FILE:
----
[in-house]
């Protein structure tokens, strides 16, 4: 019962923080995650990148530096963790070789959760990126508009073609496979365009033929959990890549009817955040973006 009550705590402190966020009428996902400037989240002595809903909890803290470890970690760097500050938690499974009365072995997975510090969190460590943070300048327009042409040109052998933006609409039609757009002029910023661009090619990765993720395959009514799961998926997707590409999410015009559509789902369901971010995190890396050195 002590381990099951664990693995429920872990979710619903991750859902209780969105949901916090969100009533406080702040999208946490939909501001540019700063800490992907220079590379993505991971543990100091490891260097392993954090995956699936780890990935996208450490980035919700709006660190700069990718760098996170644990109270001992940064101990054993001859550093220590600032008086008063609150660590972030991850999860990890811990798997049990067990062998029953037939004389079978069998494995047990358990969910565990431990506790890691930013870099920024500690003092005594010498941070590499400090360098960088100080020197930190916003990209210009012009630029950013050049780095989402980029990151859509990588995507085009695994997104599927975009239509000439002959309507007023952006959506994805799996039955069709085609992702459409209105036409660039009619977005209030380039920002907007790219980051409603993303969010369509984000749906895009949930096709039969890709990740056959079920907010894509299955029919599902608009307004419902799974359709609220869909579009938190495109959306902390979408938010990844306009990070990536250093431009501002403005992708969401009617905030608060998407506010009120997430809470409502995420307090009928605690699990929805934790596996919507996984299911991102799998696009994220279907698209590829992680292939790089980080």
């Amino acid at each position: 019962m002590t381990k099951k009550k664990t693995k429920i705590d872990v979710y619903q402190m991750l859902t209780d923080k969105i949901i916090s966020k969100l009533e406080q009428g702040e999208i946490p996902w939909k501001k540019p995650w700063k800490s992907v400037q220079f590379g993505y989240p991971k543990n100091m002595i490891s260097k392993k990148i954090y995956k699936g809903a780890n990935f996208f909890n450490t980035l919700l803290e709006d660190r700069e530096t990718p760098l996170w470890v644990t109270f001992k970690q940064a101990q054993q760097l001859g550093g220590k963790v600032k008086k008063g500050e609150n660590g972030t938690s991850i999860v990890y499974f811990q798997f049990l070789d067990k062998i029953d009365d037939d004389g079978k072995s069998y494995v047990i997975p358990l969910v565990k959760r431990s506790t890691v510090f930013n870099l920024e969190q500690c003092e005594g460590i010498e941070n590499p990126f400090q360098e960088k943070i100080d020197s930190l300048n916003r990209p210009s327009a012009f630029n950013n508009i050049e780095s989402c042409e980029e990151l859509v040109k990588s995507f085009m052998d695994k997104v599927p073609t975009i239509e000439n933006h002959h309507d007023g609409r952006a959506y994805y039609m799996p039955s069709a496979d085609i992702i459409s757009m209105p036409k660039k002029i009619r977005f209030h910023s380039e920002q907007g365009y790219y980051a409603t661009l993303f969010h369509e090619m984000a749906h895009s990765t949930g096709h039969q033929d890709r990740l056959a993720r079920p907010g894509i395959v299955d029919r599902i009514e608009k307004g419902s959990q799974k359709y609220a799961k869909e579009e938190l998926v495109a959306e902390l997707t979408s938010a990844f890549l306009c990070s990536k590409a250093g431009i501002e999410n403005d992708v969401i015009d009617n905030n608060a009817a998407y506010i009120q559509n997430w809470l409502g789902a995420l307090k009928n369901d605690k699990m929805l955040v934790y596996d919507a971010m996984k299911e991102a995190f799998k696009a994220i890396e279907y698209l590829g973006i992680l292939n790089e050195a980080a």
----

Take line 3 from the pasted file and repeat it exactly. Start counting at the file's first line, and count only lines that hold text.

């Amino acid at each position: 019962m002590t381990k099951k009550k664990t693995k429920i705590d872990v979710y619903q402190m991750l859902t209780d923080k969105i949901i916090s966020k969100l009533e406080q009428g702040e999208i946490p996902w939909k501001k540019p995650w700063k800490s992907v400037q220079f590379g993505y989240p991971k543990n100091m002595i490891s260097k392993k990148i954090y995956k699936g809903a780890n990935f996208f909890n450490t980035l919700l803290e709006d660190r700069e530096t990718p760098l996170w470890v644990t109270f001992k970690q940064a101990q054993q760097l001859g550093g220590k963790v600032k008086k008063g500050e609150n660590g972030t938690s991850i999860v990890y499974f811990q798997f049990l070789d067990k062998i029953d009365d037939d004389g079978k072995s069998y494995v047990i997975p358990l969910v565990k959760r431990s506790t890691v510090f930013n870099l920024e969190q500690c003092e005594g460590i010498e941070n590499p990126f400090q360098e960088k943070i100080d020197s930190l300048n916003r990209p210009s327009a012009f630029n950013n508009i050049e780095s989402c042409e980029e990151l859509v040109k990588s995507f085009m052998d695994k997104v599927p073609t975009i239509e000439n933006h002959h309507d007023g609409r952006a959506y994805y039609m799996p039955s069709a496979d085609i992702i459409s757009m209105p036409k660039k002029i009619r977005f209030h910023s380039e920002q907007g365009y790219y980051a409603t661009l993303f969010h369509e090619m984000a749906h895009s990765t949930g096709h039969q033929d890709r990740l056959a993720r079920p907010g894509i395959v299955d029919r599902i009514e608009k307004g419902s959990q799974k359709y609220a799961k869909e579009e938190l998926v495109a959306e902390l997707t979408s938010a990844f890549l306009c990070s990536k590409a250093g431009i501002e999410n403005d992708v969401i015009d009617n905030n608060a009817a998407y506010i009120q559509n997430w809470l409502g789902a995420l307090k009928n369901d605690k699990m929805l955040v934790y596996d919507a971010m996984k299911e991102a995190f799998k696009a994220i890396e279907y698209l590829g973006i992680l292939n790089e050195a980080a």